Stop by the Bala Gym some Sunday morning this winter between 9 and 11, and you'll hear the squeak of sneakers, the bouncing of a basketball, the clang of a hoop, the swish of a net - the wonderful sound of men at play.
Inside, you'll see the players are men of a certain age, with bald pates, graying and thinning hair, knees wrapped in fortifying elastic bandages. They are the merrily addicted members of the Old Guys Basketball Association (OGBA).
"I'm the young guy, quips Gary Scheiner, 47, a diabetes educator from Belmont Hills. "I haven't had my bypass yet."
Most of the men are in their 50s and early 60s. They have borne their share of heath problems: open-heart surgery, rotator-cuff surgery, colon-cancer surgery, surgery to free up a frozen shoulder. They have achy backs and knees, cranky tendons and joints, jammed, bent fingers. During games, they have pulled muscles, been gashed and bloodied, but they play on regardless, for the exercise, the stress relief, the camaraderie, the sheer joy of it.
You won't see any spectacular vertical leaps or slam dunks. The players range in height from 5-foot-8 to 6-foot-1. Most have played basketball since they were kids, in pickup games in streets, parks, and playgrounds, and on intramural teams in high school and college. Most, if not all, are Jewish; many are members of Adath Israel in Merion Station; all have a passion for the game.
"I love the game," says Marc Goldberg, 62, a toy manufacturer and marketing consultant who lives in the Green Hill Farms section of Overbrook. "There's a lot of give and take, making quick decisions on the court."
Goldberg, an ace shooter, is an anomaly in that he played varsity basketball at Central High and Swarthmore. He's been an OGBA member for 15 years.
"Each season, I say to myself, 'This is the last,' " he reflected while sitting out for a few minutes after getting poked in the eye. "But I can't stay away.
"At our age, winning isn't so important. It's just a great feeling when the ball goes through the basket, or you make an effective pass or manage to steal the ball."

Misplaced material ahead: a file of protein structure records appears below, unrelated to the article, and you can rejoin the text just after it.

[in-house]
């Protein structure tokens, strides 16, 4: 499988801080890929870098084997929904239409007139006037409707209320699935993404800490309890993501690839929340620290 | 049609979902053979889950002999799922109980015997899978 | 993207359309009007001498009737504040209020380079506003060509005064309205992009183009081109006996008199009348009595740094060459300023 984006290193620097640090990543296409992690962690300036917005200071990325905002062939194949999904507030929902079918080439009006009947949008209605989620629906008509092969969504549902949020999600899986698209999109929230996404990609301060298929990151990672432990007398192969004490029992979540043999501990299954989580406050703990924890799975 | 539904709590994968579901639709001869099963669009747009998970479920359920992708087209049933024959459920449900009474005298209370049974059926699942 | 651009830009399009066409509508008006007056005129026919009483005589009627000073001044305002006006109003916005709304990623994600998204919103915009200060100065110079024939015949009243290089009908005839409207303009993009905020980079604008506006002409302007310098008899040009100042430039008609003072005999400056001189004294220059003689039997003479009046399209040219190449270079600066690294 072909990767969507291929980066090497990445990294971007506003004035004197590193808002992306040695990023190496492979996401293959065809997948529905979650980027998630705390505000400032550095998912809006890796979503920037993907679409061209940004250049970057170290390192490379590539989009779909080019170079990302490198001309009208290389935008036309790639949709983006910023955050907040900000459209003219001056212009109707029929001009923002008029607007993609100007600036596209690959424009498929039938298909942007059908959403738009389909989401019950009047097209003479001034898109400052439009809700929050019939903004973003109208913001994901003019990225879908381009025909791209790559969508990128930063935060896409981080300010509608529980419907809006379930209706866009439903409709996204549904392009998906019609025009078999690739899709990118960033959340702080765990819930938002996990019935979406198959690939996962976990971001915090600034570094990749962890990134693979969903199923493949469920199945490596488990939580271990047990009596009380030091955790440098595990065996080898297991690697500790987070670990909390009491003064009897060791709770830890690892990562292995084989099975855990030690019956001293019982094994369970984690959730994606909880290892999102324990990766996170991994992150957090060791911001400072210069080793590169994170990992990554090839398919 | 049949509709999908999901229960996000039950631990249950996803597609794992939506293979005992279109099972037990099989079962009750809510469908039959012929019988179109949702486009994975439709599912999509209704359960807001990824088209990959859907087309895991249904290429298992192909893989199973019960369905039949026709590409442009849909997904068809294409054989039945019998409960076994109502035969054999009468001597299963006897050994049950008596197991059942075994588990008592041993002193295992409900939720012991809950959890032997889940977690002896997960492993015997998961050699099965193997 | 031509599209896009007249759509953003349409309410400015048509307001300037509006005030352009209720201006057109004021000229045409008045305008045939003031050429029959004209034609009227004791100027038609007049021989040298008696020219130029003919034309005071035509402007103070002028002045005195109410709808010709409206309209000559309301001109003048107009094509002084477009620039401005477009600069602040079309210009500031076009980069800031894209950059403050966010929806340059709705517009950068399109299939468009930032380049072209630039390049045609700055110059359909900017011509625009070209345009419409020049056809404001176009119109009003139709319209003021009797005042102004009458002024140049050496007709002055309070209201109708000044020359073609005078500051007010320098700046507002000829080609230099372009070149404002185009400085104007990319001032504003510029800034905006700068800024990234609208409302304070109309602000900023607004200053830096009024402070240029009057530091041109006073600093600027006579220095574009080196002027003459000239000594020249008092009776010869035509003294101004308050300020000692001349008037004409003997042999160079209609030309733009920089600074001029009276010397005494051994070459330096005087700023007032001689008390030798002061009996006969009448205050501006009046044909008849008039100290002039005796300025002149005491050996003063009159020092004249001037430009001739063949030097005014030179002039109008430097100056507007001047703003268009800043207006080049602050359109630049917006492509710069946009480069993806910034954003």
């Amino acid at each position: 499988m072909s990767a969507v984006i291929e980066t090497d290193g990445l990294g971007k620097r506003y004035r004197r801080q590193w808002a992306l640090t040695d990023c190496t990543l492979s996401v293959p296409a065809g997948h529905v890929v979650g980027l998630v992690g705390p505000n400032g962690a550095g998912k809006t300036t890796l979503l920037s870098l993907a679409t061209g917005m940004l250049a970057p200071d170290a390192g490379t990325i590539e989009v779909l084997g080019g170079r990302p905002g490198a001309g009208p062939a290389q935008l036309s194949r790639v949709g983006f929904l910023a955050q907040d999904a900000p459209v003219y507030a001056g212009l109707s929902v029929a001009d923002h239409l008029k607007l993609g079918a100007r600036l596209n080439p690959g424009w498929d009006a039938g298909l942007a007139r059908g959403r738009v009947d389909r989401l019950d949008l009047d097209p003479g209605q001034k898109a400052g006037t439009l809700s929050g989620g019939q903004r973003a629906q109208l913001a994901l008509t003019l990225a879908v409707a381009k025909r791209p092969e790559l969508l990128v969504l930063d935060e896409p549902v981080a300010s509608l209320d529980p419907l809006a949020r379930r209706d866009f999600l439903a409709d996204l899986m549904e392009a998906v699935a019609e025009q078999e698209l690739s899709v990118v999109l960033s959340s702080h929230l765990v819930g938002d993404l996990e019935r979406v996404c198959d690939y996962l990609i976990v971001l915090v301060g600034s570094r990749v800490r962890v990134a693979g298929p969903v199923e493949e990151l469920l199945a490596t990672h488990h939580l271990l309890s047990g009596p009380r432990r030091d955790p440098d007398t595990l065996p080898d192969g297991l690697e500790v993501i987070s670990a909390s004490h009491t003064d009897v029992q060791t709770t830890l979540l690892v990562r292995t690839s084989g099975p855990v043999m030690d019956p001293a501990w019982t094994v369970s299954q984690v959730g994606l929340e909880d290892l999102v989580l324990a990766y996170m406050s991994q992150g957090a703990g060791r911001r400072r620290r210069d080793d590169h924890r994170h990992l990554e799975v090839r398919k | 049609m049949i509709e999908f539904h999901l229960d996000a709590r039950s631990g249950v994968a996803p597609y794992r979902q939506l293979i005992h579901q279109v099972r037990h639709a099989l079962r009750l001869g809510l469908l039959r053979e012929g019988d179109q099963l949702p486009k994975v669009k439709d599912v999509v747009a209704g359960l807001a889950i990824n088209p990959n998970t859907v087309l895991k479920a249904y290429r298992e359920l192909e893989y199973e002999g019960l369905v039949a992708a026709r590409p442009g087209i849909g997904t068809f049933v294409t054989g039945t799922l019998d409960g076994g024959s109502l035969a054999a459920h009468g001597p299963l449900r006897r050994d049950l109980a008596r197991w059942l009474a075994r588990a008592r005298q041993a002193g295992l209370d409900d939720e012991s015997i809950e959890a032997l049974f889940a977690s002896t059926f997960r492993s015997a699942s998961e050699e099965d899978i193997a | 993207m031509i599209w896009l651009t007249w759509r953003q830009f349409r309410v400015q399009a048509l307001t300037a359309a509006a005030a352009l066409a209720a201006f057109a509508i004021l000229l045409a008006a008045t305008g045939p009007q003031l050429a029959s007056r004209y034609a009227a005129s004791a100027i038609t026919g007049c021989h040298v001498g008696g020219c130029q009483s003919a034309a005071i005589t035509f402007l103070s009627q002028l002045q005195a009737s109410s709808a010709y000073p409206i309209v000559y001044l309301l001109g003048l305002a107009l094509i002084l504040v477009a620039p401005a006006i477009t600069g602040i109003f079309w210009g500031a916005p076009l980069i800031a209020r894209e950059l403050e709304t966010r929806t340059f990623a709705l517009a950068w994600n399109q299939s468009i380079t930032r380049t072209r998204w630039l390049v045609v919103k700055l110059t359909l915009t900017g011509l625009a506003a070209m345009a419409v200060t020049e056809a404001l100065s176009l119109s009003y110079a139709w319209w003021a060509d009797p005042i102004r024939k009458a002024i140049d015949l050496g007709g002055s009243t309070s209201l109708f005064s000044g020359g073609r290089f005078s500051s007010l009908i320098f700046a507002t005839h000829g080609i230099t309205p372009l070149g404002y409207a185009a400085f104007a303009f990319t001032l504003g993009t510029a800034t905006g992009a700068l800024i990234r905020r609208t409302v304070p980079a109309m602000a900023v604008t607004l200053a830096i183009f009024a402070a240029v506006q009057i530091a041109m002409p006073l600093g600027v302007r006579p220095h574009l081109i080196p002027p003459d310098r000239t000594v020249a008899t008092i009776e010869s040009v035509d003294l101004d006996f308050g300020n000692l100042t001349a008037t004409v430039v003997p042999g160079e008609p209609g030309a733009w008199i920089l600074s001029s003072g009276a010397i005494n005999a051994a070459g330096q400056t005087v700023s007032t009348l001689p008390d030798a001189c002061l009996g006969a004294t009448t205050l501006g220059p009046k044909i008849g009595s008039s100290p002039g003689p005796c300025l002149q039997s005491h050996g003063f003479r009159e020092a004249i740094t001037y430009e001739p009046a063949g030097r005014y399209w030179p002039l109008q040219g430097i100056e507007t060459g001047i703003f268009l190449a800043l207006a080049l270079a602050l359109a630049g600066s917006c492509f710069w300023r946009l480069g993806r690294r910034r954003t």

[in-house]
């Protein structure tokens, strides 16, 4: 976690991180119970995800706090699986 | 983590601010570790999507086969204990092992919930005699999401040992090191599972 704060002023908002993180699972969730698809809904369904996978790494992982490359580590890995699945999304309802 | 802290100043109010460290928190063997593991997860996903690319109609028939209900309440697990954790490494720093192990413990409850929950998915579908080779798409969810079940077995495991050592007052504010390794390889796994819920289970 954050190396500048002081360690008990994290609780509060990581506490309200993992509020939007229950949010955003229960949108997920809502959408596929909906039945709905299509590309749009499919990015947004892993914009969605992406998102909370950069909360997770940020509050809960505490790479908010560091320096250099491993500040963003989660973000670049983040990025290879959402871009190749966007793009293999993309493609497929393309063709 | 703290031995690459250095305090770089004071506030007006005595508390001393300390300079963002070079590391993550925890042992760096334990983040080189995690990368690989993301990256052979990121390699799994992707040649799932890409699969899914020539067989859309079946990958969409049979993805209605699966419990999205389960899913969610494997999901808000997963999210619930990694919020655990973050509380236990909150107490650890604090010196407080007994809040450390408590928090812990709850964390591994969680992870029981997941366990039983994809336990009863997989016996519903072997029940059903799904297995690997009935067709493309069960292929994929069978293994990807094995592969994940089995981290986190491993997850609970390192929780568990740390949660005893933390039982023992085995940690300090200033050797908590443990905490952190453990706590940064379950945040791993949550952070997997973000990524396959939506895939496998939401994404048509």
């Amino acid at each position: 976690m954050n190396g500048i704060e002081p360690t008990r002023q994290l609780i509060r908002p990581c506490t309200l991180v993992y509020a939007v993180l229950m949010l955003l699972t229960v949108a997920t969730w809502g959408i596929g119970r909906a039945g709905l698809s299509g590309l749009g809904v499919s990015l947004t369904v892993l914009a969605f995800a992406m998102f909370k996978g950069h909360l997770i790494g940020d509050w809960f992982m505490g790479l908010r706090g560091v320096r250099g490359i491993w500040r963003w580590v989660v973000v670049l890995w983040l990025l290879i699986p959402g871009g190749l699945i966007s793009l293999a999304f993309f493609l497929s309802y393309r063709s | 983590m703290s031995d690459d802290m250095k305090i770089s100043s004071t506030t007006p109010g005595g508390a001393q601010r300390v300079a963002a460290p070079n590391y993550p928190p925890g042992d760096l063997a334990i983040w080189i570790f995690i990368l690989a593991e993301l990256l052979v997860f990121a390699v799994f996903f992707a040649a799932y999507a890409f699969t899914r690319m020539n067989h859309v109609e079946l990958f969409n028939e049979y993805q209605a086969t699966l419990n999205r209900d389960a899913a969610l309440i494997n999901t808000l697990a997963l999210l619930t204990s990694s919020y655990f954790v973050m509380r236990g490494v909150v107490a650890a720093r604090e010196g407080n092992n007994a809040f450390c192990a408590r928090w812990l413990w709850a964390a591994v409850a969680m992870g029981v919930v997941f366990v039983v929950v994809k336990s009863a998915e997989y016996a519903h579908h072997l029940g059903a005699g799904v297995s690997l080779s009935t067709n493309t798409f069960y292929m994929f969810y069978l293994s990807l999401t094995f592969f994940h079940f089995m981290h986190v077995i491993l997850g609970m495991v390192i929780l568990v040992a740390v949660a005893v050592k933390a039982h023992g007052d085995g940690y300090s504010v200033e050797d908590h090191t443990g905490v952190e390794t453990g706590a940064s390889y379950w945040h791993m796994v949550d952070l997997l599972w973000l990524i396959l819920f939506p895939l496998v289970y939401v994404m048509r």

The association began about 21 years ago at an outdoor court in Belmont Hills, says Glenn Unterberger, 61, a founding member and its commissioner (also known as "The Commish").
He schedules the games and tries to create evenly matched teams. Occasionally, a father will show up with a ringer - his teenage or 20-something son - full of vim and vigor.
"They may be quicker, but they're not smarter," Unterberger says.
The association was founded because there was "a lack of guy stuff to do while our wives were busy at the synagogue on Sunday mornings," says Unterberger, a lawyer.
The team still plays outdoors at a full-length court in Gladwyne in the fall and spring (they take summers off). In the winter, they seek the shelter of the Bala Gym, where the court is about two-thirds the length of a standard court (hence, no three-point line). About 15 men participate in the association, including four original members.
Games are played to 15, and a basket earns a point. A team must win by two. Players rotate in and out every five points. Egregious fouls are rare, because, as Sheldon Pollack, 61, of Merion Station, notes, "Everyone's a gentleman." When a foul is committed, the offended team keeps the ball. In two hours, the OGBA squeezes in three games.
"We're all at the point where we can't run with the 30-year-olds," says Pollack, a law professor. "Two-and-a-half hours on a small court is enough." Still, he says, "if I can hang in there, I'd like to play till I'm in my 70s."
On a recent Sunday, Burt Rublin, 59, a lawyer from Wynnewood and a 15-year member, was wearing a T-shirt that proclaimed: "The Older I Get, the Better I Was." Before and after every game, Rublin takes two Advils.
"I've been in leagues where every single play a foul is called. You have guys who shoot first and pass second. Here, we pass a lot. It's old-school basketball, with lots of picks and screens. You get to use your basketball IQ."
Scheiner works out often, so he's ready to play Sunday, his "favorite part of the week."
"It's a nice combination of playing to win and playing for fun," says Scheiner, a nine-year member. "Nobody gets angry. Nobody yells. There's no standout star, and everybody is on the same plane athletically. That makes the games much more interesting."